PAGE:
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“But, really, this year our focus is to get the word out on connecting the dots between the funds that are raised and the charities that are receiving,” explains Hoen. “We are having a lot more involvement with the nonprofits that are potentially going to receive funds. And we’re putting together a formula on Oahu where a percentage of the funds that are raised from those nonprofits, they’ll actually get it back because they participated.”

As usual, a concert follows the walk, and this year’s emcee will be Gregg Hammer (HammerTime).


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Hawaii Lodging & Tourism Association president and CEO George D. Szigeti, The Modern Honolulu GM Kelly Hoen and HLTA executive director Karen Wataru-Nakaoka are gearing up for the 2015 HLTA Visitor Industry Charity Walk | Nathalie Walker photo nwalker@midweek.com

“It’s a really vibrant event,” Szigeti adds. “It takes an army of people to put it together.”

He is quick to note that the Islands’ charity walks would-n’t be possible without the chairs leading the efforts: Jared Higashi (statewide Charity Walk coordinator), Ben Rafter (Oahu), Chris Luedi (Hawaii island), Marc Bennor (Kauai) and Declan McCarthy (Maui, Molokai and Lanai).

The Charity Walk and other community-giving projects are just one aspect of what HLTA aims to do. Another is working with policy makers. HLTA focuses heavily on government affairs in order to keep the cost to visitors down, ensuring a great experience for all who comes to Hawaii.

According to Szigeti, over the past couple of years, utility costs have gone up nearly 40 percent, as have labor costs.

But, really, this year our focus is to get the word out on connecting the dots between the funds that are raised and the charities that are receiving.
Kelly Hoen, General Manager, The Modern Honolulu

“Hotels have to absorb all that,” he explains. “So anything that raises the cost of doing business, as well as raise the cost to the visitor, is of concern to us.”

His goal is to provide the Legislature with good information, so it, in turn, can make good decisions.

“The Legislature, they’re really smart people, and all they want is information,” Szigeti says.

Beating one bad bill or winning one good one can save the industry millions of dollars. That’s why it makes sense for HLTA to build a partnership with policy makers.

Hoen feels that HLTA didn’t connect the dots as to what the impact (of passing/killing measures) would be, but adds that Szigeti is really good at creating that understanding with the Legislature.

“Some people think I’m crazy, but I really enjoy working with them down there, I really do,” Szigeti says. “I think that we have a good partnership, and I want them to know that we’re there for them, and want to do things together and work collaboratively.”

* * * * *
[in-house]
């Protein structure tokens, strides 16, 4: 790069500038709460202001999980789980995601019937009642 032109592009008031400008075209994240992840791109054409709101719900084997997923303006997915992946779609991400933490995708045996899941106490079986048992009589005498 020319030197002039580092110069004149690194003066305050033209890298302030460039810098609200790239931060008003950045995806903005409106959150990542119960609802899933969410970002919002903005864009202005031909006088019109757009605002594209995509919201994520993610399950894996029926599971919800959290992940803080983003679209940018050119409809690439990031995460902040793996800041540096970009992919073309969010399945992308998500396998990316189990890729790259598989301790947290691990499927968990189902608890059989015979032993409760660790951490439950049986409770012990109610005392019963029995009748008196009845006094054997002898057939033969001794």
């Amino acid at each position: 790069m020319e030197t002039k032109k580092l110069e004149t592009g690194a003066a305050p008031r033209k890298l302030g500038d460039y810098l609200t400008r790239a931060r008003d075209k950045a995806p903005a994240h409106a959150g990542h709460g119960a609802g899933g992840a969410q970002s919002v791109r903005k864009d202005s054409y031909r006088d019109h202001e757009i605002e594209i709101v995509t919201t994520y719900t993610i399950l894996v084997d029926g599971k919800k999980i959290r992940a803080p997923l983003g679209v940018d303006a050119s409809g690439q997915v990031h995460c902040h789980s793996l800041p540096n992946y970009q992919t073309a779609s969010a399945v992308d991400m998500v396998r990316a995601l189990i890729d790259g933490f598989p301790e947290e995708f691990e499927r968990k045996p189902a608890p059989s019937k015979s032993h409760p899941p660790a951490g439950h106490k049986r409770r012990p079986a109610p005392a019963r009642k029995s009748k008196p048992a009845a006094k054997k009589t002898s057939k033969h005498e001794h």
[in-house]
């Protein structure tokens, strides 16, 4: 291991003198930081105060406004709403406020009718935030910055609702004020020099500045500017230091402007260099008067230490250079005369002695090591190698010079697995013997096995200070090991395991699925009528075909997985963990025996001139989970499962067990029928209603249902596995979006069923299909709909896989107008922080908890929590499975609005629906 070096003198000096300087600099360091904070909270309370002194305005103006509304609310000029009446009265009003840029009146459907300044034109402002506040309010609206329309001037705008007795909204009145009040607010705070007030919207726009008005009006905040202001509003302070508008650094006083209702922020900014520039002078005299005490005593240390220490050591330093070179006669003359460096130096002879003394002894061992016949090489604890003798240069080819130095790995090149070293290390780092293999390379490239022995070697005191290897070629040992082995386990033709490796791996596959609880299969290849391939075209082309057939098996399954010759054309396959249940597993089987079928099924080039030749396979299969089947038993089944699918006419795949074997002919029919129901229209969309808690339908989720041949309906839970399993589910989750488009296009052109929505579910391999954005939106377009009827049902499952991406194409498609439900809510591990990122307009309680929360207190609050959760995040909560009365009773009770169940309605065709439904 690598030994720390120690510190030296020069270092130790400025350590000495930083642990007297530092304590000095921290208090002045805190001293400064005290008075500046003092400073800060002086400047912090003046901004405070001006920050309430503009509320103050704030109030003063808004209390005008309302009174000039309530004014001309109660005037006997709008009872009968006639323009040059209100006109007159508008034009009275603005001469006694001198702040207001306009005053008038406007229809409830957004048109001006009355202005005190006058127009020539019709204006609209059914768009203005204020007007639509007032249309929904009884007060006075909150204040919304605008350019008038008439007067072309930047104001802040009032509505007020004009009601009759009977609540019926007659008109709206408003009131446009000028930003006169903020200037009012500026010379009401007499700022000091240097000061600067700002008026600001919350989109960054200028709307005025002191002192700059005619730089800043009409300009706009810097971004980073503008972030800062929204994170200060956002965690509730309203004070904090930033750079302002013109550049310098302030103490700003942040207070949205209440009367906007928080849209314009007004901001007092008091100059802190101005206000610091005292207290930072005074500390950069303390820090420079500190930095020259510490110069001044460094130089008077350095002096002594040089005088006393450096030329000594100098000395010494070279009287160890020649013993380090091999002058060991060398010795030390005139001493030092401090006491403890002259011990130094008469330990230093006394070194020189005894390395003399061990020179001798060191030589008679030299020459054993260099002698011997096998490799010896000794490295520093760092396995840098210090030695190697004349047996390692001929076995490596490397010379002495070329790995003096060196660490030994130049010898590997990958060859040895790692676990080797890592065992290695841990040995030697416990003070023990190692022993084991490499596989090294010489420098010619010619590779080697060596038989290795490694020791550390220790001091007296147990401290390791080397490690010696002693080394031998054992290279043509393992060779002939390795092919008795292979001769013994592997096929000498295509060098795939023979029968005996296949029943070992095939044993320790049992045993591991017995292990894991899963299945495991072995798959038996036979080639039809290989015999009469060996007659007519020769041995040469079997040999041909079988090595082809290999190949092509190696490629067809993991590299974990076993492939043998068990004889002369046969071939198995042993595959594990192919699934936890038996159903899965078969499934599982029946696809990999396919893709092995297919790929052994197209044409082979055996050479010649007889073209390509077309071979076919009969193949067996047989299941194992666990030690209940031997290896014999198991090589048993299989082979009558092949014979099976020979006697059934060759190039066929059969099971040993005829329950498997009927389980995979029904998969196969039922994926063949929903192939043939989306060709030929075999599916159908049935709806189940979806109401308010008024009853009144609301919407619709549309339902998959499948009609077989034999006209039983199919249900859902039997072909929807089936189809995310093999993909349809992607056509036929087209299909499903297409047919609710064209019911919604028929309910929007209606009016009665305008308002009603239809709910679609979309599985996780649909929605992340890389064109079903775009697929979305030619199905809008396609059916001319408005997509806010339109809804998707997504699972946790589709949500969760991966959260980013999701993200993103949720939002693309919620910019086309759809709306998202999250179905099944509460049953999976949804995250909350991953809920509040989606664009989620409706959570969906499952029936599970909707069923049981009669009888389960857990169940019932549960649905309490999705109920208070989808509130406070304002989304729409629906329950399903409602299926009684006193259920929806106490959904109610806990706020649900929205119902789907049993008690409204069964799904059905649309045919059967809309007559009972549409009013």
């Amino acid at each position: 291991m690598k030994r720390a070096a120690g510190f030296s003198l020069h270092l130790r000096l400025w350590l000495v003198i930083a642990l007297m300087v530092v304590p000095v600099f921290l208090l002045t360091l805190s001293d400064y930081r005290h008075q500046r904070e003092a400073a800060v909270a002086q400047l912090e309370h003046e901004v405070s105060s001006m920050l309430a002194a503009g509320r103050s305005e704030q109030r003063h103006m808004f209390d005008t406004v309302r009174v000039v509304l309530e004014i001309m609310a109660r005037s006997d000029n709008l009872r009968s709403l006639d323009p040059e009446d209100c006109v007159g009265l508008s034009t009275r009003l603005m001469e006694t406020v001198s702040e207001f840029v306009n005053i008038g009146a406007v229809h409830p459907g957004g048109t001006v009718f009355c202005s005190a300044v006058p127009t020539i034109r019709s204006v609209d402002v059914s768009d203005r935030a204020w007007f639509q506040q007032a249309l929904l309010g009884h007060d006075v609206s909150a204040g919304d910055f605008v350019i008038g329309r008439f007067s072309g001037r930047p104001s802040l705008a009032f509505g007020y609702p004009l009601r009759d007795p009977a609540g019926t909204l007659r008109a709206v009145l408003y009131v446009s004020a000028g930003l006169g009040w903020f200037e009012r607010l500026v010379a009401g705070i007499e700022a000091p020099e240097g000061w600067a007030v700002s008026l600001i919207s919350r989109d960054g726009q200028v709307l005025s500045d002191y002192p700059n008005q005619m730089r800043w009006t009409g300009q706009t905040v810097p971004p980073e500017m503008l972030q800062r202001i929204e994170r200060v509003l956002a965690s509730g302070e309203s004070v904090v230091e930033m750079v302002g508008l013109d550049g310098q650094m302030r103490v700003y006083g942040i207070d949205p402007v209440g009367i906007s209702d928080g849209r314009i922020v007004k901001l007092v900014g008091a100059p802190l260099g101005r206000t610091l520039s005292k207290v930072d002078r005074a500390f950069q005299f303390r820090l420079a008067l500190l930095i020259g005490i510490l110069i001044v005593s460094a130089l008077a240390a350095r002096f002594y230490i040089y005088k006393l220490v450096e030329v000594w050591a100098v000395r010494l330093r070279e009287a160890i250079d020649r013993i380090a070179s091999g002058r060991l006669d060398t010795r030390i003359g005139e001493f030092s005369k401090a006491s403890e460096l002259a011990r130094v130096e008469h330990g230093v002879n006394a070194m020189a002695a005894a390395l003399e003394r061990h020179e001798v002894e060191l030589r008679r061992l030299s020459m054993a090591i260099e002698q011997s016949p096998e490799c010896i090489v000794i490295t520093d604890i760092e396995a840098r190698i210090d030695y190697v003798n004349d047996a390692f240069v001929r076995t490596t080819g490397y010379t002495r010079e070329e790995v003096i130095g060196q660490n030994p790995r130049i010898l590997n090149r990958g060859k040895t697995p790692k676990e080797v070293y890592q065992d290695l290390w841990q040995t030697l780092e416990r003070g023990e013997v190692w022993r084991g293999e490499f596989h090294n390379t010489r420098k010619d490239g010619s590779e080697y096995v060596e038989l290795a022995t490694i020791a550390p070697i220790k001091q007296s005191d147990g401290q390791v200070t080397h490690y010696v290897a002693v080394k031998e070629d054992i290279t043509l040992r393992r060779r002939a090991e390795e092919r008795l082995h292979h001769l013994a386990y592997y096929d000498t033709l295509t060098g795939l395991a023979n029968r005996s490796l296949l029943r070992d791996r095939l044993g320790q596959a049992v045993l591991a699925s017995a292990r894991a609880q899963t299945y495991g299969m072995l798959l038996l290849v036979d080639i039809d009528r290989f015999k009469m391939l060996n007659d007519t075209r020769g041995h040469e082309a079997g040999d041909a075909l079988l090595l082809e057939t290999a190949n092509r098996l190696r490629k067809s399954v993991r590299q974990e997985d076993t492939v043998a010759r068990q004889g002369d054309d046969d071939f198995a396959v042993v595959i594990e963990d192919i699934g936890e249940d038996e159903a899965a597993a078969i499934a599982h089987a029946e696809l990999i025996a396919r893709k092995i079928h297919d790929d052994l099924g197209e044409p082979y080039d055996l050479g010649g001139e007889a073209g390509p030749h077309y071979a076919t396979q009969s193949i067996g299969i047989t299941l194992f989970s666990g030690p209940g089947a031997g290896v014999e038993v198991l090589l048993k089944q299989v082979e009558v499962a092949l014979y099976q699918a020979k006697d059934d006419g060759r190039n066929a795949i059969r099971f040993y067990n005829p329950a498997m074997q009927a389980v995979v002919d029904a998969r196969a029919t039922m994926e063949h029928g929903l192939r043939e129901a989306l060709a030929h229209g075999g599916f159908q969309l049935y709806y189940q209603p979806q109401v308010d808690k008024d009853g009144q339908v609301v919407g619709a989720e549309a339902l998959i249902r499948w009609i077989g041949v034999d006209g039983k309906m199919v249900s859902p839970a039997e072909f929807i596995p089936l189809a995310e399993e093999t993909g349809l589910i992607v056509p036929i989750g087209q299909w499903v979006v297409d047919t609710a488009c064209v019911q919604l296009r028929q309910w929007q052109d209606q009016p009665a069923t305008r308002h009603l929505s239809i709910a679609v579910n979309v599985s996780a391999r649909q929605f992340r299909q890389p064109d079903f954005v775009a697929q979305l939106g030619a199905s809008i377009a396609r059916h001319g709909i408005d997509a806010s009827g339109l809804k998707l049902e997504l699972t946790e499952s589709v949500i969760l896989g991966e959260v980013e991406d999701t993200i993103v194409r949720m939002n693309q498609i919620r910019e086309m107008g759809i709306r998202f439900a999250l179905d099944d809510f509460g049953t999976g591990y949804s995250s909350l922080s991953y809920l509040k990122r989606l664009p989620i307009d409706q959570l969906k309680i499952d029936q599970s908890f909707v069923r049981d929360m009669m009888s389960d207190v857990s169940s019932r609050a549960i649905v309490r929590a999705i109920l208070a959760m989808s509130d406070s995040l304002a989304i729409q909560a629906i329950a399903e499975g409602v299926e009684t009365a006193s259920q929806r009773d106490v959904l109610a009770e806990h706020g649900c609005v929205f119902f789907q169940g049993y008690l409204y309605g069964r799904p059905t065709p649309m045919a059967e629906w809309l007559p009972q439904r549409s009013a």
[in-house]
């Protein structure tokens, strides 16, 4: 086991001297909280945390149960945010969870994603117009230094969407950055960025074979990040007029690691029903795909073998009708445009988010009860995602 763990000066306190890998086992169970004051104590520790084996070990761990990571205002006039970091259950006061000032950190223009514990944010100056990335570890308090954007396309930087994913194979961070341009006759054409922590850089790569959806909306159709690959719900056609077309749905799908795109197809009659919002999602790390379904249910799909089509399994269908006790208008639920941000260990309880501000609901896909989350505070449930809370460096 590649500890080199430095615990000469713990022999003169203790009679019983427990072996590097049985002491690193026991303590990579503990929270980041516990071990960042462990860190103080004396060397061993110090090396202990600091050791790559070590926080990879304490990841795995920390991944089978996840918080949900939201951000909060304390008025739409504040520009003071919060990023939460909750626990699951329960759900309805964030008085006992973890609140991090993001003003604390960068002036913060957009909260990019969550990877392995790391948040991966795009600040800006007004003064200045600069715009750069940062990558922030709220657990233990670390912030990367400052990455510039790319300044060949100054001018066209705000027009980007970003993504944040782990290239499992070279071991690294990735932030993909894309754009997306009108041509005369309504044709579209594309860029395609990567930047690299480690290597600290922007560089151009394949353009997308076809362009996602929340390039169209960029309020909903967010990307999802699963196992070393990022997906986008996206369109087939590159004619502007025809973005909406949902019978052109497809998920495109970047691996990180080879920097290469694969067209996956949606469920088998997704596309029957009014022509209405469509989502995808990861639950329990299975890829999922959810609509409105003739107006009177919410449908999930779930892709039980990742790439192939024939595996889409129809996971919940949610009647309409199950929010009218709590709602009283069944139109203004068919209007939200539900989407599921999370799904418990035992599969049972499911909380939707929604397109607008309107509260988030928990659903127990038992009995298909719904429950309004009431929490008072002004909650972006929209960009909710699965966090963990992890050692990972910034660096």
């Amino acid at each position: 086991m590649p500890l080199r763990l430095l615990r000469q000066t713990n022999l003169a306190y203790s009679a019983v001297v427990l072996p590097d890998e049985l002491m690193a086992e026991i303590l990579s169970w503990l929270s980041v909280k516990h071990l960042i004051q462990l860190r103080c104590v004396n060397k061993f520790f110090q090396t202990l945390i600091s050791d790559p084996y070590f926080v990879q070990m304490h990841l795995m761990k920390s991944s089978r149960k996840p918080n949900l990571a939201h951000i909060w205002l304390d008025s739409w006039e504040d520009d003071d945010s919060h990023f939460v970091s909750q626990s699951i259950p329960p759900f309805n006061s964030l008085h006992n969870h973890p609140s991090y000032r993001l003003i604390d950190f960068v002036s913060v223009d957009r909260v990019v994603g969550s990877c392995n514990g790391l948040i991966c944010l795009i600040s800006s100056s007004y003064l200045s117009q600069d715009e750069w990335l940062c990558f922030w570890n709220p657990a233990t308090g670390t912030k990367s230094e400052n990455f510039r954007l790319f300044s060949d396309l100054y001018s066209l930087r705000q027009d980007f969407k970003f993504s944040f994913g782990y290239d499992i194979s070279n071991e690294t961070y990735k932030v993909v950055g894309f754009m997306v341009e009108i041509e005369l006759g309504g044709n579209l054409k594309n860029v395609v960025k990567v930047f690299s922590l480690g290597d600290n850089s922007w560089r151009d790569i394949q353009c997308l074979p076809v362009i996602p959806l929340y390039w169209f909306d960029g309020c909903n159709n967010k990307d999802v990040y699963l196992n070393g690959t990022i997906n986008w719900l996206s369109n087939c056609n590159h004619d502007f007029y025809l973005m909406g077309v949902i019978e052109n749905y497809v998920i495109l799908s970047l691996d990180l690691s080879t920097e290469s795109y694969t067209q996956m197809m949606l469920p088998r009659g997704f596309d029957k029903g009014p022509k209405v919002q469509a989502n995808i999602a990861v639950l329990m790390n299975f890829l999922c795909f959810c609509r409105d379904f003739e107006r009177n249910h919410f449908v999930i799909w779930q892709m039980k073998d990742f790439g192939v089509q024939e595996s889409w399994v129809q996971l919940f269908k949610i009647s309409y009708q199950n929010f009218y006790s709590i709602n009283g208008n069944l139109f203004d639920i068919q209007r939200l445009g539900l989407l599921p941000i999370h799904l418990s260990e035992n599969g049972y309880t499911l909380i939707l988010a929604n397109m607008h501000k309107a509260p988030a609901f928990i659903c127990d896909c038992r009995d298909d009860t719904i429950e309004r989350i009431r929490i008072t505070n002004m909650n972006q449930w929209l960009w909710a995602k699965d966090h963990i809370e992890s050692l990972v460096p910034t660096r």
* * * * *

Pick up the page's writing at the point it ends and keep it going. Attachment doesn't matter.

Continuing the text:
In the last year, HLTA also has had the privilege of welcoming to the organization a new committee: Women in Lodging & Tourism-Hawaii Chapter, which launched last summer with the goal of starting with 100 members.

“When we launched in August we had almost 200 members,” says HLTA executive director Karen Wataru-Nakaoka. Now the group stands 300 strong.

The goal of the committee, which is the state partner of the American Hotel & Lodging Association Women in Lodging program, is to help women develop personally and professionally.

“It’s an incredible networking platform for leadership,” adds Hoen, who has attended a number of Women in Lodging & Tourism events. “You’re just meeting extraordinary women in the industry who are wanting to grow in their careers.”

Through this form of networking, women are able to discuss some of the challenges that still exist within the industry.

“Surprisingly,” Hoen says, “but they’re there.”

Women in Lodging & Tourism has been a benefit for female HLTA members, and Wataru-Nakaoka has seen friendships, business partnerships and reconnections formed as a result of the networking and support opportunity.

“It’s really just been a fantastic opportunity for the women of the industry,” she adds.

There’s no doubt that a fascinating dynamic takes place within HLTA membership. Who knew that such a competitive industry could work together for a common good?

“They spend millions of dollars competing against each other,” Szigeti says, “but at the end of the day, when it comes to something important, whether it be giving back to the community or making sure visitors come or having a voice down at the Legislature, they come together.

“That’s refreshing. It does-n’t happen with a lot of organizations.”

And within that competitive industry, a lot of networking goes on.

“It opens up the door for possibilities that were never there before,” he says.

The organization has very diverse participants, but all members come together for the same goal.

“It’s to keep the hospitality industry healthy and to create a great experience for our visitors,” Wataru-Nakaoka notes.

It’s evident that HLTA works hard to promote Hawaii’s No. 1 industry, and it works just as hard to give back to organizations in the community. It does this through its charitable giving and community events that not only raise funds but also bring people together — like the Charity Walk.

To register for HLTA’s Charity Walk, visit charitywalkhawaii.org.